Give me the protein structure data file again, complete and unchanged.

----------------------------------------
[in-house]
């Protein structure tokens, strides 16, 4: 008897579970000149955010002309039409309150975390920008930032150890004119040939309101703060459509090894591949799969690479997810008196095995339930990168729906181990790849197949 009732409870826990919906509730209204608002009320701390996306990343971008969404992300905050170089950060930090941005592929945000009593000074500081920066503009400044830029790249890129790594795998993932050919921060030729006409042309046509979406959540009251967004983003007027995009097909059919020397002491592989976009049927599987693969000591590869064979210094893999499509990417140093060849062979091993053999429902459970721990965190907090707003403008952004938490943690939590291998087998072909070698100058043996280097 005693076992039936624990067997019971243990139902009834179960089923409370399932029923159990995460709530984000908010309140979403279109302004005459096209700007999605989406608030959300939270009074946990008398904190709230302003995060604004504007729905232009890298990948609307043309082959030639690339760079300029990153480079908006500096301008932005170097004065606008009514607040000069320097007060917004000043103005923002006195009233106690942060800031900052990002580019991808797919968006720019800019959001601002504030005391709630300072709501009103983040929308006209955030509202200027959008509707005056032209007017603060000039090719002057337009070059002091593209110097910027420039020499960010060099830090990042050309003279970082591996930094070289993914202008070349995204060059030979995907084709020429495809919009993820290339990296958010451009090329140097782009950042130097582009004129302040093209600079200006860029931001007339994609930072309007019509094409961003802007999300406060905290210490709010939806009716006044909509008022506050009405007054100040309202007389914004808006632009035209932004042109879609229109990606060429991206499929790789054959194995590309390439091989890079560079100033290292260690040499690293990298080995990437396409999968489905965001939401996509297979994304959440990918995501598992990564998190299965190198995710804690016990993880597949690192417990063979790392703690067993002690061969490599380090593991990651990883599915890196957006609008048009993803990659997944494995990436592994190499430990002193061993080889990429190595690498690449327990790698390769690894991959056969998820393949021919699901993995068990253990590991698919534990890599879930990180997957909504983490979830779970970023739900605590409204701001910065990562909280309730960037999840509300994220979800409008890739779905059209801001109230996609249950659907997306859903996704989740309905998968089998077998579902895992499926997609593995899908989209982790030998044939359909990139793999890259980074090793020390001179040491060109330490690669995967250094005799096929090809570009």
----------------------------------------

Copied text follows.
[in-house]
């Protein structure tokens, strides 16, 4: 008897579970000149955010002309039409309150975390920008930032150890004119040939309101703060459509090894591949799969690479997810008196095995339930990168729906181990790849197949 009732409870826990919906509730209204608002009320701390996306990343971008969404992300905050170089950060930090941005592929945000009593000074500081920066503009400044830029790249890129790594795998993932050919921060030729006409042309046509979406959540009251967004983003007027995009097909059919020397002491592989976009049927599987693969000591590869064979210094893999499509990417140093060849062979091993053999429902459970721990965190907090707003403008952004938490943690939590291998087998072909070698100058043996280097 005693076992039936624990067997019971243990139902009834179960089923409370399932029923159990995460709530984000908010309140979403279109302004005459096209700007999605989406608030959300939270009074946990008398904190709230302003995060604004504007729905232009890298990948609307043309082959030639690339760079300029990153480079908006500096301008932005170097004065606008009514607040000069320097007060917004000043103005923002006195009233106690942060800031900052990002580019991808797919968006720019800019959001601002504030005391709630300072709501009103983040929308006209955030509202200027959008509707005056032209007017603060000039090719002057337009070059002091593209110097910027420039020499960010060099830090990042050309003279970082591996930094070289993914202008070349995204060059030979995907084709020429495809919009993820290339990296958010451009090329140097782009950042130097582009004129302040093209600079200006860029931001007339994609930072309007019509094409961003802007999300406060905290210490709010939806009716006044909509008022506050009405007054100040309202007389914004808006632009035209932004042109879609229109990606060429991206499929790789054959194995590309390439091989890079560079100033290292260690040499690293990298080995990437396409999968489905965001939401996509297979994304959440990918995501598992990564998190299965190198995710804690016990993880597949690192417990063979790392703690067993002690061969490599380090593991990651990883599915890196957006609008048009993803990659997944494995990436592994190499430990002193061993080889990429190595690498690449327990790698390769690894991959056969998820393949021919699901993995068990253990590991698919534990890599879930990180997957909504983490979830779970970023739900605590409204701001910065990562909280309730960037999840509300994220979800409008890739779905059209801001109230996609249950659907997306859903996704989740309905998968089998077998579902895992499926997609593995899908989209982790030998044939359909990139793999890259980074090793020390001179040491060109330490690669995967250094005799096929090809570009």